A rare sunny autumn day in Berlin: Off from work today; watching Atlanta, with the new Tribe Called Quest playing in the background, I’m sitting here and just realized: “Wow! It is already our one year anniversary in Germany”. Who would have ever thought? Beverly and I were a couple fresh out of University, living in Spokane with no immediate (solid) plans on continuing school. Somehow we formulated the idea to teach English for a year abroad in Asia. We both joined the TEFL Academy (Teaching English as a Foreign Language) to obtain our teaching licenses, and, 11 weeks, $1000+ each, and 24 in-class hours later, we both ended up becoming Operations Specialist at Apple and Marketing & Sales at a Startup, Research Gate in Berlin, Germany.
Talk about God’s plan, huh? It was, indeed, a crazy decision to drop (almost literally) everything and move to a new continent; by far the craziest decision we’ve made to-date. But, this has been a decision we haven’t in the least bit regretted. As one could imagine, one year in Berlin has brought an abundance of new experiences: Learning a new language, meeting new friends, travelling to new countries, and, slowly but surely, becoming “Berliners.” In a city, who’s own Mayor refers to as “Poor, but sexy” Berlin is the place to be. It’s a large city of more than 3 million people, one of the highest populations of expats and migrants in the whole EU, and a flurry of different restaurants, museums, parks, bars, and clubs influenced by the many different cultures of its inhabitants. In my opinion, that’s what makes Berlin great. It’s like a mini United States or what it used to be. In a country that still lives in the shadow of its White Nationalist past, and later, a wall dividing East and West, I have been amazed at how the melting pot of culture lives in such a cohesive manner.
In terms of culture, I’ve learned so much from the diverse groups of people I’ve met on this journey. Things like politics, food, lifestyle, and outlook on life, are a few things that vary with all the people you meet. And having moved amidst the refugee crisis, which Germany has been the epicenter of, it has been interesting to see how people react to one of the most relevant crisis in 2016.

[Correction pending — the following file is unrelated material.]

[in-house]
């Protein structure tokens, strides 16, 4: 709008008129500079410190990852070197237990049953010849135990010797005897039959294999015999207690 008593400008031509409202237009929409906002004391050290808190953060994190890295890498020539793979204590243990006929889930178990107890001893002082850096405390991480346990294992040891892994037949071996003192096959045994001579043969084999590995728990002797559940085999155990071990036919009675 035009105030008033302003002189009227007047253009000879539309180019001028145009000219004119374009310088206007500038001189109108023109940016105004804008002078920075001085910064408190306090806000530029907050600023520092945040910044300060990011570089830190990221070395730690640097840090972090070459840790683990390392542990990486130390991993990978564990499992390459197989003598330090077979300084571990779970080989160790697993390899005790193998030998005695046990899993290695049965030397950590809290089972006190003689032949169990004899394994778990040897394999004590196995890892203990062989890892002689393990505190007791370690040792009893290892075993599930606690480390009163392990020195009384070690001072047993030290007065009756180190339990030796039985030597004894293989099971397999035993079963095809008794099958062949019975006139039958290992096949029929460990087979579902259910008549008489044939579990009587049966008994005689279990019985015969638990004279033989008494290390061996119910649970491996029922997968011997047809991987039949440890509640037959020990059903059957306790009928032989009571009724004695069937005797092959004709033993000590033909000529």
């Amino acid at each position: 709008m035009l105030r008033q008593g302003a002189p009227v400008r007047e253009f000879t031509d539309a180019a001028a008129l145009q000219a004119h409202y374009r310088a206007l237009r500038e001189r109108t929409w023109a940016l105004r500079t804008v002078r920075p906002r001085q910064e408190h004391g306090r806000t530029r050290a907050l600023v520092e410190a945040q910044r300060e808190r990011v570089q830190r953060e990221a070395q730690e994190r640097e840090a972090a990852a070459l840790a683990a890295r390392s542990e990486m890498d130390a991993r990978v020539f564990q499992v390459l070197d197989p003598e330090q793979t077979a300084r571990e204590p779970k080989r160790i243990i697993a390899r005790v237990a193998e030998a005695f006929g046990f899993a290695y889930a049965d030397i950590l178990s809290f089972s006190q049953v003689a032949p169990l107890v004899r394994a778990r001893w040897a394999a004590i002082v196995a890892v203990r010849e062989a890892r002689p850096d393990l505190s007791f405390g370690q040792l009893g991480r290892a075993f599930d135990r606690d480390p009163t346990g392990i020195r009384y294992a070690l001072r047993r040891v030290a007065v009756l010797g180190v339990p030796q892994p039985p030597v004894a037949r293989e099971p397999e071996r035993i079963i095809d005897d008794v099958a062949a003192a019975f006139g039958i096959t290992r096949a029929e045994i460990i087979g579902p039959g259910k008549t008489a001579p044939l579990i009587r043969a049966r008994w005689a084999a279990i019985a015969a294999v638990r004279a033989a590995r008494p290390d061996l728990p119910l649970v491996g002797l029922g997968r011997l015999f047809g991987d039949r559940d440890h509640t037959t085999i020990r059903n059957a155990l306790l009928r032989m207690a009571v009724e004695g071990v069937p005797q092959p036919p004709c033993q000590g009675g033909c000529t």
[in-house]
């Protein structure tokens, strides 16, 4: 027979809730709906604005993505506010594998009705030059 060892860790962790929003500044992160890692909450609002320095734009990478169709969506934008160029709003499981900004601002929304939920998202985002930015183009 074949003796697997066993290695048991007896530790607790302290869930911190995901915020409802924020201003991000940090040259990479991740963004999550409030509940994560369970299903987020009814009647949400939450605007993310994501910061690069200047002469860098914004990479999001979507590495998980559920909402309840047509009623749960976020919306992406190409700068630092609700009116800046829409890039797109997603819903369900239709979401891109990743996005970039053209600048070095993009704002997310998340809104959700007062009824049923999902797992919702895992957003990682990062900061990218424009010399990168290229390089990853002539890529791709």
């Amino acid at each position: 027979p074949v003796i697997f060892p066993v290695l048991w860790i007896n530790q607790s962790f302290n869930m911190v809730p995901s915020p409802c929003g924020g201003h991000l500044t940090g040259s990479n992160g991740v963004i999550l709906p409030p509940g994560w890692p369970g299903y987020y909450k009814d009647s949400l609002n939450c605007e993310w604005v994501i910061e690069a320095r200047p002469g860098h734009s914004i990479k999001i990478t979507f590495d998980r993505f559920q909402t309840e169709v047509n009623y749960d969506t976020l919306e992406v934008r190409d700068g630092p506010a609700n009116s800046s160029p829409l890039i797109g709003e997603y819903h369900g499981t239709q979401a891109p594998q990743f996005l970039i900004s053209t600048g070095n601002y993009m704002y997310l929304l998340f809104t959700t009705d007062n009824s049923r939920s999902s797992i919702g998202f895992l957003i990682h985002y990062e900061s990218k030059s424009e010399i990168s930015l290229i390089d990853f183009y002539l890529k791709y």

Along with this, the burning question on everyone’s mind is always the same: “What do you think about Trump?”. I’ve probably gotten that one at least once a day since we moved here. But, as a person who doesn’t usually like to discuss politics, I find comfort discussing with Europeans how our government along with other American aspects work, and promising them we aren’t all ignorant people. At the end of the day, it’s all about breaking the stereotypes, or as my good buddy Eliseo Sanchez says: “Breaking the bread”.
Time to give my Cliff Huxtable monologue (Bill Cosby): I first “experienced” Europe with my family on the way to Nigeria. Although it was only the amazing Amsterdam Schiphol Airport for a 13-hour layover, as a kid that experience abroad had such an effect on me that I promised myself I’d come back. 10 years later, as a senior in University, Bev and I decided to study abroad in Florence, Italy, for 6 months. After that experience I knew later on, I’d be back to live in Europe for another extended period of time. Lo and behold, the amazing city Berlin, the capital of Germany. They say once you go to Europe, the travel bug never leaves. And through firsthand experience, I can confirm that my bug has become a full blown virus. Since my Amsterdam-Schiphol experience, I have now been to 12 new countries and about 50 different cities and towns. And that list is still growing. I love it here. I have a great job, over 30 vacation days and every day, I wake up in a city that is so rich in history that I consistently remind myself how lucky I am for this experience. I am a firm believer that if possible, everyone should reward themselves in a similar way. We should challenge ourselves to leave our comfort zones and go out and explore the world. Immerse into new cultures, learn new languages, and challenge our seemingly one-sided outlook on life. We should try to learn and hear firsthand the history of countries we only read about in news or see in movies. We should share the nervousness, excitement, and pride a country’s fans experience as they watch their athletes progress through the Euro Cup. We should open ourselves to culture, ask questions and observe each other’s different ways of life. I truly believe the Expat culture will change our world for the better. Society will learn to accept each other’s differences as enrichment rather than impurity. And, from the Expat point of view, nothing beats the reward of enjoying the many wonderful places the world has to offer. So, go out and explore!